This case was ruled according to the circumstances of the case, so a change in circumstances could mean that the adjustment is no longer a reasonable obligation on the employer.

Advice for disabled employees needing reasonable adjustments

Firstly, you should ensure that your employer is made aware of your disability. Where they are not aware of your disability, they cannot reasonably be held responsible for failure to make reasonable adjustments. Not every condition constitutes a disability for the purposes of this article.

Next, you should assess the difficulties that you are facing in your role or workplace due to your disability, considering the adjustments or options for what would alleviate those difficulties. For example, you could have a condition that makes it difficult for you to comfortably use office equipment, and that you need ergonomic equipment.

Other examples include that you need adjustments to your employer’s attendance policies or targets as your condition means that you may require more absences than your non-disabled colleagues, and so you are not subject to the same process as your other colleagues for absences.

Once you have informed your employer of your disability and have proposed any solutions, it will be for them to make a decision. Good employers would then refer your propositions to an occupational health assessor for a medical opinion on your condition and to advise what steps would constitute a reasonable adjustment.

Where your employer does not seek medical assessment, or if you disagree with the outcome of the assessment, then you could seek a medical opinion of your own accord to support your propositions, for example, from your GP. Where there is a conflicting opinion between the two medical assessments, your employer will have some leeway to choose which opinion they follow.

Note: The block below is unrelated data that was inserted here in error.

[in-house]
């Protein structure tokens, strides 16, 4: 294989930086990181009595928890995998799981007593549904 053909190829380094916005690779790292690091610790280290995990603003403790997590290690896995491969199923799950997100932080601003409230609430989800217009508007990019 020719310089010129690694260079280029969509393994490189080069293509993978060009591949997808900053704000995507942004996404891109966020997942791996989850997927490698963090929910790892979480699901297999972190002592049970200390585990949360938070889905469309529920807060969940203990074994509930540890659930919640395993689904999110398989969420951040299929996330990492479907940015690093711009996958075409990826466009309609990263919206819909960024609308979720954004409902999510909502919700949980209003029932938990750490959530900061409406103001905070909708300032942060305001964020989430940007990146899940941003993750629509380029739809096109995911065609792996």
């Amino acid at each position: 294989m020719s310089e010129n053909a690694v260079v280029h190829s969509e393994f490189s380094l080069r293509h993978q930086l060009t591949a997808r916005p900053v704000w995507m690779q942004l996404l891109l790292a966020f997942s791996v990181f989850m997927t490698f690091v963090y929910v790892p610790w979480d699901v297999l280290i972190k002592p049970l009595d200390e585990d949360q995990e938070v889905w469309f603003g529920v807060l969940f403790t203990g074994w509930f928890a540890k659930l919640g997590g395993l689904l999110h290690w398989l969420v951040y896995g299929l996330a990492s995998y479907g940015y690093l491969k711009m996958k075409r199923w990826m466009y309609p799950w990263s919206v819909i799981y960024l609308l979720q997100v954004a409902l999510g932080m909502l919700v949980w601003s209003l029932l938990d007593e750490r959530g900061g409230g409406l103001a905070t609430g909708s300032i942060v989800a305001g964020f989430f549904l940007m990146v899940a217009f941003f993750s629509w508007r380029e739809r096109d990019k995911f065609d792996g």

Organisations such as Disability Rights UK and the Equalities and Human Rights Commission can provide useful information and signposting if you require support and guidance. Under the Access to Work, employees can also secure funding, subject to assessment, to assists their employer in making reasonable adjustments.

If you are having problems at work due to your disability…

In the first instance, you should raise a grievance to formally set out your complaints if your employer fails to acknowledge or address your situation. Most employers have a written grievance and equalities policy that will set out the complaints process that you should follow.

If despite being made aware of your disability, your employer fails to make reasonable adjustments, you also have the option to pursue legal action through the employment tribunal for disability discrimination. A claim like this must be made within 3 months less one day from the date of the discrimination. In the case of your employer’s failure to make reasonable adjustments, the deadline will be 3 months less one day from the date that the employer decided not to offer you the reasonable adjustments.

Raising a grievance about the circumstances will not suspend this deadline, so you must not delay legal action even when you have started an internal complaint.

Monaco Solicitors.